The metal shell and composite core element may be constructed of various materials. The shell may be constructed of steel, aluminum, titanium or various alloys as can be selected by those skilled in the art. However, a lightweight high strength titanium is considered the preferred material for construction of the male fastener's shell 21. The core element may also be constructed of virtually any composite material such as ABS, nylon, graphite, fiberglass, polyvinyl chloride, etc. However, polyetheretherketone (PEEK) is considered a preferred material for construction of the core element.
The composite metal male fastener of the present invention may be formed by various metals and plastic fabrication methods known to those skilled in the art. For example, the shell may be stamped, forged or molded. However, preferably the shell is machined to provide a high quality finish. The introduction of the core element to the shell may also be fabricated employing various methods. However, it is preferred that the core element be molded within a mold where the shell has already been positioned in place and the composite material is introduced into the mold so as to fill the shell and encapsulate the shell's flange.
While several particular forms of the invention have been illustrated and described, it will be apparent that various modifications can be made without departing from the spirit and scope of the invention. Therefore, it is not intended that the invention be limited except by the following claims. Having described my invention in such terms so as to enable persons skilled in the art to understand the invention, recreate the invention and practice it, and having presently identified the presently preferred embodiments thereof, I claim:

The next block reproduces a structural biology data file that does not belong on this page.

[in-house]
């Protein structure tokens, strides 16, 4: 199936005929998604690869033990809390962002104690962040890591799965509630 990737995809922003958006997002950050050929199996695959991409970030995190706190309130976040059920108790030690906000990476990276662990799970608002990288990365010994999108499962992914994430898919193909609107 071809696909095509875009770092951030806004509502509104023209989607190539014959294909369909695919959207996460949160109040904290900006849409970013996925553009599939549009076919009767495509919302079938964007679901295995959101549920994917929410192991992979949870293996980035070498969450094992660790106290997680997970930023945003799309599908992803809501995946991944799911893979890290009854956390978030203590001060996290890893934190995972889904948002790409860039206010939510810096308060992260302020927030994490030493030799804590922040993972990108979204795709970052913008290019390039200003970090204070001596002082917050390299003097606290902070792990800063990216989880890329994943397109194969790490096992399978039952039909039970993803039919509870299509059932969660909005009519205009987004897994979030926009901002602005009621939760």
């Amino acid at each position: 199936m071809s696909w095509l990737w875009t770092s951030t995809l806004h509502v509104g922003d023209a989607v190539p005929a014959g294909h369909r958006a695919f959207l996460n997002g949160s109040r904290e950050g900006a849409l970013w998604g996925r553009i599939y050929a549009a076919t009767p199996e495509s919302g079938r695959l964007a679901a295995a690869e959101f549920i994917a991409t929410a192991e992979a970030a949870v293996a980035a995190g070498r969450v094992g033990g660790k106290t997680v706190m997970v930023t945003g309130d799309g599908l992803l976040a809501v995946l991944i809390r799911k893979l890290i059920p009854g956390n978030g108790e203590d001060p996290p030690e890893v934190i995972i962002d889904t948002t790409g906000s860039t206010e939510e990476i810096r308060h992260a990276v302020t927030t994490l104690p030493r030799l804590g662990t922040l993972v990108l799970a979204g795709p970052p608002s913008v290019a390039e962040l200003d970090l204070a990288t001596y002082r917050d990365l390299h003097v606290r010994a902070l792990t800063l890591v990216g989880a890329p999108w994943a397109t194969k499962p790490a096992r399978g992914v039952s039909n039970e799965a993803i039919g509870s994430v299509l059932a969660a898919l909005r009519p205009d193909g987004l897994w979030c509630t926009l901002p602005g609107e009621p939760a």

|Cited Patent||Filing date||Publication date||Applicant||Title|
|US4452556 *||Oct 6, 1980||Jun 5, 1984||Nelson John F||Plastic headed fastener|
|US4718801 *||Jul 24, 1986||Jan 12, 1988||Microdot Inc.||Composite core fastener|
|US4824314 *||Jan 28, 1987||Apr 25, 1989||Northrop Corporation||Composite fastener system and manufacturing method thereof|
|US4887951 *||Dec 5, 1988||Dec 19, 1989||Maruemu Seisakusho Co., Ltd.||Dual composite headed self-threading screw|
|US4945625||Aug 4, 1988||Aug 7, 1990||Winston Emanuel A||Method of making a fastening device|
|US4948318 *||Apr 3, 1989||Aug 14, 1990||Textron, Inc.||Non-corrosive headed composite fasteners and a method of producing the same|
|US4948319 *||Sep 7, 1989||Aug 14, 1990||Utw Limited||Screw/cap assemblies and their manufacture|
|US5090857||Jan 31, 1991||Feb 25, 1992||The United States Of America As Represented By The Administrator Of The National Aeronautics And Space Administration||Metallic threaded composite fastener|
|US5092550 *||Jul 23, 1987||Mar 3, 1992||Maclean-Fogg Company||Leveling apparatus|
|US5122021||Mar 22, 1991||Jun 16, 1992||The Fastron Corporation||Encapsulated fastener and washer|
|US5292215 *||Oct 7, 1992||Mar 8, 1994||The United States Of America As Represented By The Secretary Of The Air Force||Metal bolt with a composite core for enhancement|
|US5356254||Jul 24, 1992||Oct 18, 1994||Nylok Fastener Corporation||High temperature self-locking threaded fastener|
|US5499942||Dec 29, 1994||Mar 19, 1996||Western Atlas Inc.||Hydrostatic nut and lead screw assembly, and method of forming said nut|